- Associated Press - Tuesday, January 27, 2015

LITTLE ROCK, Ark. (AP) - Arkansas’ public schools, prisons and Medicaid program would receive boosts in funding while most other state agencies would see a small cut under a $5.2 billion budget plan Gov. Asa Hutchinson presented to lawmakers on Tuesday.

Finance officials outlined a plan that taps into the state’s surplus to fill funding gaps as lawmakers advanced Hutchinson’s campaign promise to cut income taxes for the middle class by about $102 million a year. Hutchinson, a Republican, was sworn in as governor earlier this month.

“It’s a very lean budget,” the governor said later Tuesday.

Hutchinson proposed increasing the Medicaid budget by $80 million and boosting money for public schools by nearly $51 million. He proposed keeping funding for the state’s colleges and universities flat, while most other state agencies would see a 1 percent cut in funding. The budget would increase state spending by 3 percent, or nearly $150 million.

Hutchinson also called for a 1 percent cost-of-living pay increase for state employees.

The governor is proposing using about $153 million of the state’s $216 million surplus to shore up funding for several agencies. Most of that would go toward Medicaid, which would receive $90 million in one-time money, and Hutchinson also called for setting aside $40 million for school facilities.

Hutchinson’s proposal increases funding to the prison system for needs such as reimbursing county jails for holding state inmates, but doesn’t call for additional bed space. Prison officials have said they need a $100 million prison to ease overcrowding across the state.

Lawmakers expressed some concern about relying on one-time money for ongoing needs.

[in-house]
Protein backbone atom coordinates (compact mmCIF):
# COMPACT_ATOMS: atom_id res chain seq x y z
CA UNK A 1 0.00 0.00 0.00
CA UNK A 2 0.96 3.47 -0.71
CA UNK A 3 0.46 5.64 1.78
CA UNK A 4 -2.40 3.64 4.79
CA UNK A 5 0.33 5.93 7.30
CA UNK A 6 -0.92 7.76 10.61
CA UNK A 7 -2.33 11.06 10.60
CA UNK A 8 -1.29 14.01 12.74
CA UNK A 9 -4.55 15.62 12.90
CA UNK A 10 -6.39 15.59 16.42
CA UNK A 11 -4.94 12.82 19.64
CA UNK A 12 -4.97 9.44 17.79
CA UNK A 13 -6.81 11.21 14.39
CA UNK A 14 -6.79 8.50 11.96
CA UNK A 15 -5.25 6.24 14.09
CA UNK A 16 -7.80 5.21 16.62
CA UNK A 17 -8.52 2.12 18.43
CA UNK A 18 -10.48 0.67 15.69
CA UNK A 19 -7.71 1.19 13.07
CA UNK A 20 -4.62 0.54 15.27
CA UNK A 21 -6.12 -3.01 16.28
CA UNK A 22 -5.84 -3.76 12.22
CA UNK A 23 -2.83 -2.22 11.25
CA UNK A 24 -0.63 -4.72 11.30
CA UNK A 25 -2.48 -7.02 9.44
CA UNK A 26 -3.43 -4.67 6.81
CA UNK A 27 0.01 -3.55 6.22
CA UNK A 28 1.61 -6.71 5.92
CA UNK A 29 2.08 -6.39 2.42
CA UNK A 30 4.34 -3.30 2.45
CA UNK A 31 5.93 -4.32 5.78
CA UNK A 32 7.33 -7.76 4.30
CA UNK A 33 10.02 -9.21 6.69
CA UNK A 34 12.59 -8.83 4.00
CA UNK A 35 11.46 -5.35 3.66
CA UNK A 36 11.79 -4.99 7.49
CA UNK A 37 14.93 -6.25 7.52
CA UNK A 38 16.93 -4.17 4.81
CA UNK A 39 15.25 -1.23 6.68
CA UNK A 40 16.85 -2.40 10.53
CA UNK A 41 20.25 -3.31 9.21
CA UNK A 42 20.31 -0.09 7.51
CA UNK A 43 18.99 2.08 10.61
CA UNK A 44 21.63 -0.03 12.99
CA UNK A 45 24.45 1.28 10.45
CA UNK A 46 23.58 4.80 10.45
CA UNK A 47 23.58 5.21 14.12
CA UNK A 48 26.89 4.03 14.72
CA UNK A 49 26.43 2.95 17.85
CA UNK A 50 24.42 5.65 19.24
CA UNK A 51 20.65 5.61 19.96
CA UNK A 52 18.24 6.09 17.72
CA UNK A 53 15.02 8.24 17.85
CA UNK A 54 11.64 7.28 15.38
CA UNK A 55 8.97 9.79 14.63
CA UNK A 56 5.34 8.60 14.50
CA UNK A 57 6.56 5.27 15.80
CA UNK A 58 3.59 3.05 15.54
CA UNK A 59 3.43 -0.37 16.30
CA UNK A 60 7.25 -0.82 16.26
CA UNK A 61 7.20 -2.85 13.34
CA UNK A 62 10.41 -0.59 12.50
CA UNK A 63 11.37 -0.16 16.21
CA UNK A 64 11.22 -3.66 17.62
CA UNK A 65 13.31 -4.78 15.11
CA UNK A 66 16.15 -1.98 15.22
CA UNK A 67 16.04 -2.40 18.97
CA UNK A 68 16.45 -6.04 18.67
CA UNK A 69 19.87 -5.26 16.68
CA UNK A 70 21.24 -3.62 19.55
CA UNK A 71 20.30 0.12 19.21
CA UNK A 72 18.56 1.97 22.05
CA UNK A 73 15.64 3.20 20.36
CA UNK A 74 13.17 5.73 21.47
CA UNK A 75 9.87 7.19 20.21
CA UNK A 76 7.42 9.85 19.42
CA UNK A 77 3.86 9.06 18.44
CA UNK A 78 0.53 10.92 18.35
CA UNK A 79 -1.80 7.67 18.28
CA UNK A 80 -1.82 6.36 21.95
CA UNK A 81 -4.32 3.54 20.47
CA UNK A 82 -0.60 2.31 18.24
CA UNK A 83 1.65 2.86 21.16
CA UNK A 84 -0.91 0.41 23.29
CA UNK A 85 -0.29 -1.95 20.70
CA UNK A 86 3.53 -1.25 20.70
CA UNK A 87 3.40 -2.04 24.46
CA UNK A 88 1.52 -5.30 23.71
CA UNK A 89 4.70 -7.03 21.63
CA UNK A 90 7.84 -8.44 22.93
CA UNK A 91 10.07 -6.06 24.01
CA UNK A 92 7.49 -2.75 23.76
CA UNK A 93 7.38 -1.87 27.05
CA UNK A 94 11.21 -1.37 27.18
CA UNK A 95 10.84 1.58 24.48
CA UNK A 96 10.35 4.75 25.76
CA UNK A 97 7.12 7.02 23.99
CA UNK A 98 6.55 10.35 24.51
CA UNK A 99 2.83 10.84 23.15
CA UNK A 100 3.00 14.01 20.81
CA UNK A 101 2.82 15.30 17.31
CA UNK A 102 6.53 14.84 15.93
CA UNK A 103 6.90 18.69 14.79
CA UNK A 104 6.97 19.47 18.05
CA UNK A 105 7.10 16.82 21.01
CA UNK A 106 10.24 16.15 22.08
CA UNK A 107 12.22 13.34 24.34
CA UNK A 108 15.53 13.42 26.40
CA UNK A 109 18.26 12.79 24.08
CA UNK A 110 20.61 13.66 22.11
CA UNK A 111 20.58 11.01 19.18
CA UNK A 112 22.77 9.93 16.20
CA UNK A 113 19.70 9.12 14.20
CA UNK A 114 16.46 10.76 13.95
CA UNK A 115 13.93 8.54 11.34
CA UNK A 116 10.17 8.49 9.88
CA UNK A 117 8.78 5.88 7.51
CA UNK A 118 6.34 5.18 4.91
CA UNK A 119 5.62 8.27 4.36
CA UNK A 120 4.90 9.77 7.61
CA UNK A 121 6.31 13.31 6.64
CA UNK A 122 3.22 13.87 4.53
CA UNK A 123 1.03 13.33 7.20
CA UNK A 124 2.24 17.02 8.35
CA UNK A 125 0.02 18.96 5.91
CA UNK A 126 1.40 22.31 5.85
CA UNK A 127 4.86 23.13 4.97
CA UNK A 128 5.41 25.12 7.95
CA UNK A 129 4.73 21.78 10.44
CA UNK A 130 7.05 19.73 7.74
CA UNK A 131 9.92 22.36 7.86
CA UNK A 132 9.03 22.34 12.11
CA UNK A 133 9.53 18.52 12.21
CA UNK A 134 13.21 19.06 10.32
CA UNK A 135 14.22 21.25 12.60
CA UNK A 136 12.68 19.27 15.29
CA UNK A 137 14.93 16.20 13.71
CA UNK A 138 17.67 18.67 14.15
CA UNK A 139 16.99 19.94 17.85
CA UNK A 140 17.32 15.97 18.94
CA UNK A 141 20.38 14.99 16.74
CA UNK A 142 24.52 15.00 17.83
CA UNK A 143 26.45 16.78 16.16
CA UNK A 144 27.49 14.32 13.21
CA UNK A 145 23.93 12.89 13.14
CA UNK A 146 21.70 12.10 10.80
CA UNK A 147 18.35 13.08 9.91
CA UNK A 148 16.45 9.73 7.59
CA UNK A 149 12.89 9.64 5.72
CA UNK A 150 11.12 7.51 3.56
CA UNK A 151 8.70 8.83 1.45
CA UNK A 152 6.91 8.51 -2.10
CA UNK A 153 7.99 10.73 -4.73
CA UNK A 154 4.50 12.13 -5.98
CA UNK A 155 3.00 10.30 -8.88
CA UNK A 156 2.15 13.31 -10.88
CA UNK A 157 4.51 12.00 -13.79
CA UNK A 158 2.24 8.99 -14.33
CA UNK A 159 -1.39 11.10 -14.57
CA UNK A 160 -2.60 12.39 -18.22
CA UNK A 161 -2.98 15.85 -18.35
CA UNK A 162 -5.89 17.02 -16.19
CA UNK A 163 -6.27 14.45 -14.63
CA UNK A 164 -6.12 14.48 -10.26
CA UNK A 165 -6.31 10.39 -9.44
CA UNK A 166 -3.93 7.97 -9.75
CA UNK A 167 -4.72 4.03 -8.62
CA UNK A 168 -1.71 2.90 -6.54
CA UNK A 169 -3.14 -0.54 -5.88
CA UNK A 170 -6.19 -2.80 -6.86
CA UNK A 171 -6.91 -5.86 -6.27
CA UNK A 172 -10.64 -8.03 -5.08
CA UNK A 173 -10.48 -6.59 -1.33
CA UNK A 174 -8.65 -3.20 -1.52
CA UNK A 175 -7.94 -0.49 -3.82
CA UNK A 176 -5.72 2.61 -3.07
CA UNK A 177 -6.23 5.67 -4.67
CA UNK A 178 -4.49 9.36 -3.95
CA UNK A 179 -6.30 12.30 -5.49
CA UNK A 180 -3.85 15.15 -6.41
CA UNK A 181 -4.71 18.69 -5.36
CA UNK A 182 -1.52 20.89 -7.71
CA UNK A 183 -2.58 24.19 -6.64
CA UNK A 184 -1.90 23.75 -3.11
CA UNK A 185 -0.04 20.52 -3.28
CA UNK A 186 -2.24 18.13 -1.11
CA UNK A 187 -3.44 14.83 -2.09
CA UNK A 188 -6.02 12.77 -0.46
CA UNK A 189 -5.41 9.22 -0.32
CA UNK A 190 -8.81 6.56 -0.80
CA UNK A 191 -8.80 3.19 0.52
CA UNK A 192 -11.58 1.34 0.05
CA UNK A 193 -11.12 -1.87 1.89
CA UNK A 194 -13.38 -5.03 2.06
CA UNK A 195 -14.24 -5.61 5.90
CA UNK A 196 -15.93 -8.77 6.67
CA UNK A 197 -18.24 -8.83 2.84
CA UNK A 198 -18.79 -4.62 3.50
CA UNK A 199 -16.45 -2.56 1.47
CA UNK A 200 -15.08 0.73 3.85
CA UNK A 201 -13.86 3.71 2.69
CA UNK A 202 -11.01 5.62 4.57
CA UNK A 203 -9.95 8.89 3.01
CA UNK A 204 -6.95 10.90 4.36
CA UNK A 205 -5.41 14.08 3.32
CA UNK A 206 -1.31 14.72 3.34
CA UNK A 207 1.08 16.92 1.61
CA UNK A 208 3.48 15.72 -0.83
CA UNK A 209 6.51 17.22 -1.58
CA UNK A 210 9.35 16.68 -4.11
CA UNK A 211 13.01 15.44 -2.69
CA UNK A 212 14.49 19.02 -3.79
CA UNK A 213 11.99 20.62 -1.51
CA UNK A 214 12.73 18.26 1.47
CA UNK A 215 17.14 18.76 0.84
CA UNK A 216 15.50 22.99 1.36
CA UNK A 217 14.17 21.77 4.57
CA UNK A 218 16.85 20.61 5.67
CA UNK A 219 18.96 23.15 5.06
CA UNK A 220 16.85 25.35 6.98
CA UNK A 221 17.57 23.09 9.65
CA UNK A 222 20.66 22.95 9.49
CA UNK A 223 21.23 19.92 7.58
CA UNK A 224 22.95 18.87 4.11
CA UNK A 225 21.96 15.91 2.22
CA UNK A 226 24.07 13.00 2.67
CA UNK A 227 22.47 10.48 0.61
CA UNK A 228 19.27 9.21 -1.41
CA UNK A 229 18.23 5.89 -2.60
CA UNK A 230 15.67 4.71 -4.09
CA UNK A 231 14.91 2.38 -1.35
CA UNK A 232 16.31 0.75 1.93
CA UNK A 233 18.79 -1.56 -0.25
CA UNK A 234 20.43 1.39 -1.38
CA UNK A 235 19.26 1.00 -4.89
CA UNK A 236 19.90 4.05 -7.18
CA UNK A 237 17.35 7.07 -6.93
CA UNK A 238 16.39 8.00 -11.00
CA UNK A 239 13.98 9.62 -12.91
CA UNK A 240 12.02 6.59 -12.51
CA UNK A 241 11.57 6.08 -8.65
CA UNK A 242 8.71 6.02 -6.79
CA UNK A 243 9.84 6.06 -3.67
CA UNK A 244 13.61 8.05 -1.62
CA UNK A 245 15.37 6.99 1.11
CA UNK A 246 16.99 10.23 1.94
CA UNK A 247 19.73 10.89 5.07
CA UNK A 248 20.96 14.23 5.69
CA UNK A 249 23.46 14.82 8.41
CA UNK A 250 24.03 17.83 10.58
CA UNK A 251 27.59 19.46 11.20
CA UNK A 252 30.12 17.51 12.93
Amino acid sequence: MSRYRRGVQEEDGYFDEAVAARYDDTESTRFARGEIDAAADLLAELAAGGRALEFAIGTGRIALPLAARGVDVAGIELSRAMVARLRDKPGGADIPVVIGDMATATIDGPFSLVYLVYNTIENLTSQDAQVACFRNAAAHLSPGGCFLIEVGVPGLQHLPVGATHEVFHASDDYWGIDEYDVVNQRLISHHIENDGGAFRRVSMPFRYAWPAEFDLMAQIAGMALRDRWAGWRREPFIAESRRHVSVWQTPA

“I just want to make sure we don’t eat our seed corn … and keep enough in reserve that we’ve got that to fall back on in case we hit a bump in the road,” said Senate Minority Leader Keith Ingram, D-West Memphis.

Hutchinson also proposed using nearly $41 million from the surplus for economic development incentives and $5 million for his plan to expand computer science classes in high schools. His proposal would not leave any surplus money aside for him and lawmakers to divvy up for various capital projects around the state.

Hutchinson said he wasn’t worried about relying on the surplus, saying he believed revenues would later grow to pay for those ongoing needs.

“It’s conservative in terms of good tax cuts, constraining the growth of government, but also it’s conservative in terms of fiscal management,” he said.

A House panel, meanwhile, advanced Hutchinson’s proposal to cut income taxes by 1 percent for those making between $21,000 and $75,000 a year. But the measure was amended by the House Revenue and Taxation Committee to restore a portion of a capital gains tax break it originally called for repealing - a move that will add about $9.7 million to the cost of the package.

House Speaker Jeremy Gillam said he believed the state could afford to keep part of the capital gains tax break. Gillam said he expected the House to vote on the bill, which was approved by the Senate last week, as soon as Thursday.

“At the end of the day I think we’ll be able to make sure there are no services cut with this whatsoever,” Gillam, R-Judsonia, told the panel.

Hutchinson said he supports scaling back the capital gains repeal, but cautioned against any further adjustments to his proposal.

Members of the panel who voted against the proposal said they were worried it didn’t do enough for low-income residents and that it’s unclear how the state will pay for the reduction.

“I think we should have tax relief, but we have to make sure that we can afford it and we have to make sure it’s as progressive as it can be,” said Rep. Vivian Flowers, D-Pine Bluff.

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Follow Andrew DeMillo on Twitter at www.twitter.com/ademillo


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